Best High-Performance Chromebook, Think M1 MacBook On Chrome
Post-2018 Chromebooks are generally fast. But HP’s new Chromebook is so fast it makes me wonder why I still use Windows.
tl:dr: Apple’s new M1 MacBooks aren’t the only new laptops that scream. Chrome OS already runs fast on poky low-power processors but is hypersonic on Chromebooks with conventional Intel laptop processors when doing everyday productivity tasks.
This is a quick-read review of the HP Elite c1030 Chromebook using the Google Pixelbook Go as a benchmark. Most of the review highlights are summarized in the two tables. I’ve had the HP Chromebook for a couple of weeks.
The HP Elite c1030 Chromebook I have is tricked out with Intel 10th Generation processors, 16GB of RAM, and a 256GB SSD. Those specs are overkill for Chromebooks, which run fast on older dual-core Intel chips, 8GB of memory and a 128GB SSD (or even a 64GB SSD). In fact, a Chromebook’s memory requirements are not unlike the M1 MacBook which does just fine with 8GB of memory.
Quick take on HP Elite c1030: optimized for Web and mobile apps, HP’s high-end Chromebook is designed for businesses that run stuff in the cloud. It’s also offered with an option for “Parallels Desktop for HP Chrome Enterprise,” which is virtualization software that allows you to run Windows applications like they would run natively on Windows 10. That’s the reason for the extra horsepower, memory and storage.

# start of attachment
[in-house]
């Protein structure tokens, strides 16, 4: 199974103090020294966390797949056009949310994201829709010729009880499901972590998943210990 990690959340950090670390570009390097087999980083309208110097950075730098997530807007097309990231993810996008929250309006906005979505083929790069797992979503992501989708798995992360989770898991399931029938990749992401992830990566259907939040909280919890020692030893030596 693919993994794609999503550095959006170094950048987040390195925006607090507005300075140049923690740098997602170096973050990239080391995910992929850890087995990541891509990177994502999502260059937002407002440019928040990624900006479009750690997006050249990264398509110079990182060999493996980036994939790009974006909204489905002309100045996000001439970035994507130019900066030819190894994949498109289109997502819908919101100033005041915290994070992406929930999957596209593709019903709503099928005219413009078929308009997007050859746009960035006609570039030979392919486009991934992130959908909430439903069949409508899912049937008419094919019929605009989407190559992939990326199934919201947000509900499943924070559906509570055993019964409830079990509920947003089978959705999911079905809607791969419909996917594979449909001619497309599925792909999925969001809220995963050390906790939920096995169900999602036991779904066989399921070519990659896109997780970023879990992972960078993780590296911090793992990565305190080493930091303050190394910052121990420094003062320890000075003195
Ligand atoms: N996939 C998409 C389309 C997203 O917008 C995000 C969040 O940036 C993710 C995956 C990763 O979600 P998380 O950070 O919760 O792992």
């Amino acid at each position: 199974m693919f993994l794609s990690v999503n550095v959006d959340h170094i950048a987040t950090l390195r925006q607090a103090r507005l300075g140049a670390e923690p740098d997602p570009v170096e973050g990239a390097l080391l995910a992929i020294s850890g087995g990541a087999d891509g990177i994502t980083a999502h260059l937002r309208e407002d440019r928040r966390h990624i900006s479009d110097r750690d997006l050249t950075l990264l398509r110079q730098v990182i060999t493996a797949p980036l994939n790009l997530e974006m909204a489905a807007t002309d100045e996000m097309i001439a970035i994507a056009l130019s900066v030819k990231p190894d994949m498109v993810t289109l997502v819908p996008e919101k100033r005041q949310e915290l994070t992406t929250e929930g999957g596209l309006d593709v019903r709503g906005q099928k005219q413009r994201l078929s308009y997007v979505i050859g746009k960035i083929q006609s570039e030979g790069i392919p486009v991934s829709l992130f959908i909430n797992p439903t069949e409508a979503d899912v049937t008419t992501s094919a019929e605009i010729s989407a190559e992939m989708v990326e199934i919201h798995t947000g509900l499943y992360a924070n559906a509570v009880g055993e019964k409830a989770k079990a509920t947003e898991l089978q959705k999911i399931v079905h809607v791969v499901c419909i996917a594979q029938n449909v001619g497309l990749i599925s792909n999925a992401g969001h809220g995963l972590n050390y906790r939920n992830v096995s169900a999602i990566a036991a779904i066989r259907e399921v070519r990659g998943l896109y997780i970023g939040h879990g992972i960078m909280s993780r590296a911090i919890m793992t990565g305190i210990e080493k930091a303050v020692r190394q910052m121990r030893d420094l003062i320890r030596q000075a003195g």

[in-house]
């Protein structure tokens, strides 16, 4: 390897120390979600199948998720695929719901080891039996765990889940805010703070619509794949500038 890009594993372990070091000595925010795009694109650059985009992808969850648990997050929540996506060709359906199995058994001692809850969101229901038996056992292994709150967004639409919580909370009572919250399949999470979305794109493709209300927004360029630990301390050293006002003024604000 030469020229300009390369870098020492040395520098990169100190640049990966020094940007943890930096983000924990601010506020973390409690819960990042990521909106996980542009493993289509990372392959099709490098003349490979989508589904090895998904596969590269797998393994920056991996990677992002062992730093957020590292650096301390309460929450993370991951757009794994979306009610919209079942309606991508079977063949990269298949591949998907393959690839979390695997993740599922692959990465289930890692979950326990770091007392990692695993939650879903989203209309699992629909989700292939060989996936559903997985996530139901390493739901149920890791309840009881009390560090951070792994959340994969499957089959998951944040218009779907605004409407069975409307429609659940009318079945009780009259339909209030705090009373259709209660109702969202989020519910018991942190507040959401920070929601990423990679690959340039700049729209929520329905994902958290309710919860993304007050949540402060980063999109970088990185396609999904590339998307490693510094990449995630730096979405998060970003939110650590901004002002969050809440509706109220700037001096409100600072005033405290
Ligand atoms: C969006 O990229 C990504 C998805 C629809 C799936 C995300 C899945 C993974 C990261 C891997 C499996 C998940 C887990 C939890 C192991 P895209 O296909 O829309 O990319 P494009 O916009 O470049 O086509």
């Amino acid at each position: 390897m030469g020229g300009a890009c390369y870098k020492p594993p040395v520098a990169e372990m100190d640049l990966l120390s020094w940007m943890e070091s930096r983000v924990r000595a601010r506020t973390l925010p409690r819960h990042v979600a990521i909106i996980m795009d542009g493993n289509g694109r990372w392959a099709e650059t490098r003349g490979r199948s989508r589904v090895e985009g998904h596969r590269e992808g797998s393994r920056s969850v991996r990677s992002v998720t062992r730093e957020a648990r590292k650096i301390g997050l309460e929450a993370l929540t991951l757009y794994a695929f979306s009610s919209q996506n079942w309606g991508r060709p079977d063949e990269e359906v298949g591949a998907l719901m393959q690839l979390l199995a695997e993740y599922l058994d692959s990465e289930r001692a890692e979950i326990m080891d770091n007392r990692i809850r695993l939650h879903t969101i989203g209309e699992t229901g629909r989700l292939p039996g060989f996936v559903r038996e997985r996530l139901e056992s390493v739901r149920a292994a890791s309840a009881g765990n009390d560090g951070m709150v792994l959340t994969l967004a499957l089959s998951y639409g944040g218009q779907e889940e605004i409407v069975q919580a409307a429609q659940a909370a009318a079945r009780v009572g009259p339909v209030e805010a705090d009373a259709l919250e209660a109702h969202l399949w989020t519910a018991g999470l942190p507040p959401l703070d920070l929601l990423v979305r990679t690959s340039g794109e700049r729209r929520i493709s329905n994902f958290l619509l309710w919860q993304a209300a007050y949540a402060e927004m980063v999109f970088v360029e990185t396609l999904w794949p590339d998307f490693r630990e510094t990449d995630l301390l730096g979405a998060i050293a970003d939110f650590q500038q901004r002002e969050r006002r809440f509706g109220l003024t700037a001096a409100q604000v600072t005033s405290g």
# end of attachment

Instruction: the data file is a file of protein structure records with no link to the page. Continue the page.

For me, it’s simply the fastest Chromebook I’ve ever used. Everything seems to happen in real time and doing things like scrolling through big PDF files is painless (not the case with Windows).
HP also throws in a fingerprint reader (still rare for Chromebooks). That helps a lot because Google’s Smart Lock, which automatically unlocks your Chromebook if your Android phone is nearby, isn’t as reliable as Face or fingerprint unlock. If Smart Lock flakes out (which it can do occasionally) and you don’t have biometrics, then you’re stuck with manually entering your password or PIN to unlock your Chromebook.
So far, battery life is stretchable (with on-and-off usage) to all-day for me. That’s if I keep screen brightness down and don’t do a lot of heavy lifting or video conferencing. A bigger workload, with screen brightness turned up, makes all-day battery unlikely. Using my Pixelbook Go as a benchmark, battery life falls short. The Google Chromebook can last a day and a half for me.
*Most of the “Cons” are not hardware but due to Chrome OS. Though Google’s operating system is great if you stay inside the Chrome-OS and Android ecosystem, it can have problems with Windows legacy applications like Microsoft Office (i.e., Windows applications on Chrome lose features and can be quirky and sluggish).
Chromebook and Chrome OS backgrounder:
Schools: Chrome OS with a fast processor and lots of system resources screams. But that’s not the reason an increasing number of schools and businesses buy Chromebooks. They buy them because they’re cheap, secure, and easy to set up. And because they run stuff like Google Docs and Web apps just fine with cheap hardware.
Chrome OS is efficient: it’s almost redundant to break this out as a separate bullet item. If you spend a lot of time inside the Chrome browser (like me), Chrome OS on HP’s Elite c1030 feels faster than high-powered, $2,000+ Intel-based laptops running on Windows 10 or macOS.
Chrome OS runs Android apps: this is a bonus that makes Chromebooks very compelling for me.
But…Without a virtualization program like Parallels, Windows legacy apps can be quirky running on Chrome.
I’ve used a lot of Chromebooks over the years but the HP Elite c1030 is the first spec’d with 16GB/256GB and a higher-end Intel quad-core mobile processor.
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